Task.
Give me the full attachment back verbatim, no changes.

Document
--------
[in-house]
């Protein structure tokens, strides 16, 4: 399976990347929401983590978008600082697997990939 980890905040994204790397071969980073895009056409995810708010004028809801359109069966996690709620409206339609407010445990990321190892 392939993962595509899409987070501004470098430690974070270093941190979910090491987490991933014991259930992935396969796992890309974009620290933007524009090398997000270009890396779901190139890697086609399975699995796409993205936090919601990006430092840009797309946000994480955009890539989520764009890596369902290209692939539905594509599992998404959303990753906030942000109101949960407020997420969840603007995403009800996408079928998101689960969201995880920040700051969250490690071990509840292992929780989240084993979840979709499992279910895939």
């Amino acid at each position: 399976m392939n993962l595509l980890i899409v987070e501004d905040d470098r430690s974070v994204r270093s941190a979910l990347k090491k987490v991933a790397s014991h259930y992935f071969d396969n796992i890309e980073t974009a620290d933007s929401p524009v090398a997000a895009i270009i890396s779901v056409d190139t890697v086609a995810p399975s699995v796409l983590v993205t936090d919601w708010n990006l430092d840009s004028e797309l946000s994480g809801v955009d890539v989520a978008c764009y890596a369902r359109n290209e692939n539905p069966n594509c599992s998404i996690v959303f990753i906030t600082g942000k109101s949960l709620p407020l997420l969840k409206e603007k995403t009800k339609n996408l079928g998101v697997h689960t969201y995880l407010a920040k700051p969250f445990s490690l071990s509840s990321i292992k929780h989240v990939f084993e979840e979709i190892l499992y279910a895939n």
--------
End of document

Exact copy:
[in-house]
């Protein structure tokens, strides 16, 4: 399976990347929401983590978008600082697997990939 980890905040994204790397071969980073895009056409995810708010004028809801359109069966996690709620409206339609407010445990990321190892 392939993962595509899409987070501004470098430690974070270093941190979910090491987490991933014991259930992935396969796992890309974009620290933007524009090398997000270009890396779901190139890697086609399975699995796409993205936090919601990006430092840009797309946000994480955009890539989520764009890596369902290209692939539905594509599992998404959303990753906030942000109101949960407020997420969840603007995403009800996408079928998101689960969201995880920040700051969250490690071990509840292992929780989240084993979840979709499992279910895939």
């Amino acid at each position: 399976m392939n993962l595509l980890i899409v987070e501004d905040d470098r430690s974070v994204r270093s941190a979910l990347k090491k987490v991933a790397s014991h259930y992935f071969d396969n796992i890309e980073t974009a620290d933007s929401p524009v090398a997000a895009i270009i890396s779901v056409d190139t890697v086609a995810p399975s699995v796409l983590v993205t936090d919601w708010n990006l430092d840009s004028e797309l946000s994480g809801v955009d890539v989520a978008c764009y890596a369902r359109n290209e692939n539905p069966n594509c599992s998404i996690v959303f990753i906030t600082g942000k109101s949960l709620p407020l997420l969840k409206e603007k995403t009800k339609n996408l079928g998101v697997h689960t969201y995880l407010a920040k700051p969250f445990s490690l071990s509840s990321i292992k929780h989240v990939f084993e979840e979709i190892l499992y279910a895939n």